In 2006, Anurang Jain says Endurance Technologies was nearly 50 times larger than it was in 1995. The Aurangabad-headquartered auto parts giant was also in the early stages of acquiring two diecasting facilities in Europe: Amann Druckguss in Germany and Fondalmec in Italy.
“At the time, we thought that if our business kept growing, the profits would follow,” says the Managing Director.
Only a year later, that all changed. The world had changed.
“We never imagined an event like the global financial crisis would happen,” Anurang recalls. “Most of our customer sales dropped and our business went down substantially in Europe as well as in India.”
What followed was a period of consolidation. Endurance reduced the number of plants from 19 to 16. It then outsourced a lot of its internal factory operations to its suppliers. Through such measures, it could save on future capital expenditure and improve return on capital while, at the same time, decrease prices from its suppliers because their overheads were much lower. It also started insourcing some products if the supplier was unwilling to lower the price.
Then Endurance implemented Total Productive Maintenance (TPM), an idea borrowed from the Toyota production system, but introduced by its customer Bajaj Auto. TPM helped Endurance improve the Original Equipment Efficiency (OEE) of its machines, and helped improve quality resulting in improved profit margins. “TPM involved everyone in our organisational chain, from the workers right up to me. We also hired a Japanese TPM consultant to guide us in our TPM journey,” says Anurang.
The consolidation strategy paid dividends. Today, Endurance’s competitive pricing and continuous improvements in quality have enabled it to remain ahead of its competitors. In addition, to keep the supplier relationships mutually beneficial, the company established the Endurance Vendor Association (EVA) around a decade ago. The motivation behind the move, according to Anurang, was to avoid any loss relating to quality, timely supplies, or any other concerns. EVA has regular meetings with suppliers to address those concerns. “Our profit margins are what they are currently because of these kinds of strategies.”
R&d for India
While the effects of the GFC were devastating, and are still being felt worldwide more than a decade later, the event may have been a blessing in disguise for Endurance. Realising that uncertainty had become the new norm, it took steps to become as financially stable as possible.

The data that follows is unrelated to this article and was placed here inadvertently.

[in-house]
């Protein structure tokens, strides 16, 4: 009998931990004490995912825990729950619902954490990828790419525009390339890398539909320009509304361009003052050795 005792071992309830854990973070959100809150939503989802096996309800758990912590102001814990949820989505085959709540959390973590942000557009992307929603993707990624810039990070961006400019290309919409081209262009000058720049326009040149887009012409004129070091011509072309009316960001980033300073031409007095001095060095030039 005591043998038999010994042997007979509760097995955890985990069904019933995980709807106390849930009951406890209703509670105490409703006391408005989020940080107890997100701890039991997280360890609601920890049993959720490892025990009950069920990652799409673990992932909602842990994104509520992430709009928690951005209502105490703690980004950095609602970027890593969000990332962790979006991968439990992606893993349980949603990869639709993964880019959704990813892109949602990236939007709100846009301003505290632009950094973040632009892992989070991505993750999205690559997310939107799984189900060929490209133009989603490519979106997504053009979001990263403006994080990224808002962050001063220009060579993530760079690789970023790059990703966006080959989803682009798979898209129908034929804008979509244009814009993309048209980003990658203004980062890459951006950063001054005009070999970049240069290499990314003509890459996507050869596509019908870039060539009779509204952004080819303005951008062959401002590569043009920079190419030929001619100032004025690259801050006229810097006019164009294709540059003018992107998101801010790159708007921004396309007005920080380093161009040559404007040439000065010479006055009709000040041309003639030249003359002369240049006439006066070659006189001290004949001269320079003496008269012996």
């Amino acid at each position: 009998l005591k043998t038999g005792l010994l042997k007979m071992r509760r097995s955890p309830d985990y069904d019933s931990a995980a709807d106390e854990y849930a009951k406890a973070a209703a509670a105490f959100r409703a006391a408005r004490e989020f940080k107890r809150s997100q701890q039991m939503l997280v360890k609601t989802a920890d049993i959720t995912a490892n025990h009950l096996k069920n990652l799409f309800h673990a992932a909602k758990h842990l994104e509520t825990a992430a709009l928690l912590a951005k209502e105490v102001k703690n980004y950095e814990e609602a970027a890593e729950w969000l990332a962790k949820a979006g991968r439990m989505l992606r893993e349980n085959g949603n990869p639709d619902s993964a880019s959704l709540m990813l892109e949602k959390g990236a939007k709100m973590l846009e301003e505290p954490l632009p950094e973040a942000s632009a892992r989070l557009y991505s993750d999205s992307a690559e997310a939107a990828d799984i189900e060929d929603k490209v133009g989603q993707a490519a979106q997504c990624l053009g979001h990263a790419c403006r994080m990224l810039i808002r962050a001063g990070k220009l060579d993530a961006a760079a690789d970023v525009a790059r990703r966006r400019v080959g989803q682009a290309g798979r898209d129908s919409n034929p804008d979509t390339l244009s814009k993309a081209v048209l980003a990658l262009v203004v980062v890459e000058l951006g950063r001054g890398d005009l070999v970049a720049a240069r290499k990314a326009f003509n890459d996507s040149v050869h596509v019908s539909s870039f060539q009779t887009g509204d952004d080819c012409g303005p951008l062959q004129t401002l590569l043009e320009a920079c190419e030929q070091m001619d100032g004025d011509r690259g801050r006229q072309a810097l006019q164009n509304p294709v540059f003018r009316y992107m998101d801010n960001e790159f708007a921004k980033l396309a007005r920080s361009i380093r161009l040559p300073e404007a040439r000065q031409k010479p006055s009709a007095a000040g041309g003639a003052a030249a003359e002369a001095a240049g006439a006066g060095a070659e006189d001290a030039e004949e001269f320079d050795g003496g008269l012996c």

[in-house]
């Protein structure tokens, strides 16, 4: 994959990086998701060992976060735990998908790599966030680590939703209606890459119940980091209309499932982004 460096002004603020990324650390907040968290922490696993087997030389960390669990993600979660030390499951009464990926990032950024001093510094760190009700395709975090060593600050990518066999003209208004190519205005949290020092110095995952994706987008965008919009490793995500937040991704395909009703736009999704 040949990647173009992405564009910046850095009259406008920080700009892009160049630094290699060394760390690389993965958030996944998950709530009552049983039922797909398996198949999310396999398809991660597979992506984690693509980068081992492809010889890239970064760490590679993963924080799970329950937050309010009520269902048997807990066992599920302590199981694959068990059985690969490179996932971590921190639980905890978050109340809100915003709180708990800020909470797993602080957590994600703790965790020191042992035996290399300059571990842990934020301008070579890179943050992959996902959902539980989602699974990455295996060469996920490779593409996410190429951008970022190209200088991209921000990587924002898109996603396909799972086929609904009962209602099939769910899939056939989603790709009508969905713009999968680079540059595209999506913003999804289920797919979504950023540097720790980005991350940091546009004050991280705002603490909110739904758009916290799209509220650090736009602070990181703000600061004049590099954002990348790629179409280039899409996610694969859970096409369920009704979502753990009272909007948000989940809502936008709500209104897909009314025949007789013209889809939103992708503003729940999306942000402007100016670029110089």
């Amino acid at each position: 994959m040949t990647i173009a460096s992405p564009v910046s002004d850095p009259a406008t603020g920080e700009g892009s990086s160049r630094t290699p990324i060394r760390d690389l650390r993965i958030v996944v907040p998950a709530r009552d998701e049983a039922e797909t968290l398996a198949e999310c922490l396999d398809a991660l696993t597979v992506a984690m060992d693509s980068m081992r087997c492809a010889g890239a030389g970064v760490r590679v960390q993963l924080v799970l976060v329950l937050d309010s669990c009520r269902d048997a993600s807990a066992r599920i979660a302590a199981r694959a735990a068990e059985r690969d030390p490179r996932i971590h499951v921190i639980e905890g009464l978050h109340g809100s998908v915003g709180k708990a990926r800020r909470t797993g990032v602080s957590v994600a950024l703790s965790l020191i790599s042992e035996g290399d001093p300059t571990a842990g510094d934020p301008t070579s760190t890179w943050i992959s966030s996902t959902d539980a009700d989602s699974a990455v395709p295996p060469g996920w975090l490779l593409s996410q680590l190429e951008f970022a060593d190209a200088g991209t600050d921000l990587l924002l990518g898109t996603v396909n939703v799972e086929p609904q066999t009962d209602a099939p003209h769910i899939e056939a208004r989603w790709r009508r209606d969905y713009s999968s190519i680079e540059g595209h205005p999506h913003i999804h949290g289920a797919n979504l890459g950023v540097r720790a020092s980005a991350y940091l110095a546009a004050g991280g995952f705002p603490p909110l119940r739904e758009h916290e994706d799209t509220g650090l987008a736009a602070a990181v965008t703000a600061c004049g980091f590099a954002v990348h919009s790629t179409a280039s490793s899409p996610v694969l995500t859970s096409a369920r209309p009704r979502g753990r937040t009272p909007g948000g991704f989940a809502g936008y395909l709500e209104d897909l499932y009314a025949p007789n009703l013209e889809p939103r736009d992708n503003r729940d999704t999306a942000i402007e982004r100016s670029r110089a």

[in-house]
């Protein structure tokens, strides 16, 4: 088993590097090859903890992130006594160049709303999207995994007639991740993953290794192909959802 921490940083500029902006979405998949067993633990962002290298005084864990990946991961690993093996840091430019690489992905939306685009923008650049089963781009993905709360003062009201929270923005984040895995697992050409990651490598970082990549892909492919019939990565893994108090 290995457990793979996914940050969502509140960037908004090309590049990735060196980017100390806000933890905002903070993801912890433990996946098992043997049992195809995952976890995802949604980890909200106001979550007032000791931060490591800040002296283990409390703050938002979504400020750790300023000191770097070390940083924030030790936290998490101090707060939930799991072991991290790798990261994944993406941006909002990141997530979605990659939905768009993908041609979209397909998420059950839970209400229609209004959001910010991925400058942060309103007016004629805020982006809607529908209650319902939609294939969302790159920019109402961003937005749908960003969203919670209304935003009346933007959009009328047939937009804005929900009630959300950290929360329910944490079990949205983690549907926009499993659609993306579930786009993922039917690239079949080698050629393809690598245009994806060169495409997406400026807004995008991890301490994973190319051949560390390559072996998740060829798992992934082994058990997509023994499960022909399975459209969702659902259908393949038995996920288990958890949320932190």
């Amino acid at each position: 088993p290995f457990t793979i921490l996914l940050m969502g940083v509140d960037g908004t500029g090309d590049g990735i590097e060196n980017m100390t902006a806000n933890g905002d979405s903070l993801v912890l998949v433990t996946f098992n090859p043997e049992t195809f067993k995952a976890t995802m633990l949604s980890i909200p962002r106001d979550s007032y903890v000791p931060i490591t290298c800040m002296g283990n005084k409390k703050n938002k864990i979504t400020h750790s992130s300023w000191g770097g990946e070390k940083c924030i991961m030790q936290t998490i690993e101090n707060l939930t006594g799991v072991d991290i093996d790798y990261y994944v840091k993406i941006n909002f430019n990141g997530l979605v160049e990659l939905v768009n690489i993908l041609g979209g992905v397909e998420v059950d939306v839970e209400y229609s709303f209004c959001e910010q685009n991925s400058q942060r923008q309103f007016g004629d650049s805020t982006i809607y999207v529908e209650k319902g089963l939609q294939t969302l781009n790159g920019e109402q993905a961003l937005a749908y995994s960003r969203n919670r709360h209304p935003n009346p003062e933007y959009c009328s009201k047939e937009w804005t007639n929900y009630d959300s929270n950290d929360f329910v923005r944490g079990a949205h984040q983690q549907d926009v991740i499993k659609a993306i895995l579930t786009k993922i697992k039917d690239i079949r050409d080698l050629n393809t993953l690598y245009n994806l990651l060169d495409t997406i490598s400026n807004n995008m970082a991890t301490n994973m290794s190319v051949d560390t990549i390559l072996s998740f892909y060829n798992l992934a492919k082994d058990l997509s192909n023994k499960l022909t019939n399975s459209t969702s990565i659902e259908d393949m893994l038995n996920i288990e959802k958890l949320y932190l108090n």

“You just never know what can hit you and when. There are external factors that are outside your control. There are some customers who might do well one year but then don’t do well the next,” notes Anurang. “So we became very financially focused on profit margins, and ratios like ROCE, ROE, net debt, equity, employee cost to value-add, and more. Every month, I have a plant-wise review on this.”
Companies in any industry constantly need to adapt to the changes in the world surrounding them, or else they will ultimately fail. However, something that will never change for Endurance is that, since day one of its establishment in 1985, research and development has always remained the top priority across all four of its business segments – aluminium die casting, suspension, transmission and brake systems.
In its early years, Endurance borrowed from the latest developments in Europe through technical collaborations. After a while, the company began to spread its wings and set up its own R&D facility for each segment. “The reason is that roads and driving habits are different in India. For example, people drive on half-clutch. Sometimes, there are three people sitting on a two-wheeler, so the load requirements are different,” Anurang points out. “We just can’t use the drawings from our collaborators and make a product, because it also has to meet the Indian customer requirements on performance, durability and cost.”
Companies, regardless of industry, are continually in search of their next competitive edge. Most recently, Endurance has engaged in perhaps its biggest gamble – an INR40–45 crore (US$6–7 million) gamble. In an attempt to help ramp up its engineering strength, in March 2017, the company began the construction of eight types of test tracks on 26 acres of land on the outskirts of Aurangabad.
Endurance lives by five core values that it calls ‘CITTI values’. The entire organisation’s culture, both in the offices and on the floors of all 18 plants, is built around CITTI – customer centricity, integrity, transparency, teamwork and integration.
- Considering customers and their requirements as supreme
- Adapting to the changing needs of customers
- Walking the extra mile to provide customer delight at every touch point
- Doing and saying the right thing at all times and in all circumstances
- Ensuring honesty and clarity in all our communications, decisions and transactions
- Collaborating seamlessly within and across functions and businesses
- Sharing ideas, leveraging individual strengths
- Creating a sense of oneness to achieve organisational purpose
- Thinking afresh and creatively
- Challenging the status quo
- Coming up with new ideas
- Creating value for the organisation and its stakeholders
On the right track
The test track investment is part of a push towards shorter lead times to launch products and to make products right the first time. Anurang hopes the test track will provide better R&D capabilities across all four business segments, and that it will form a better bond of trust with its suppliers and customers and secure them for the long-term.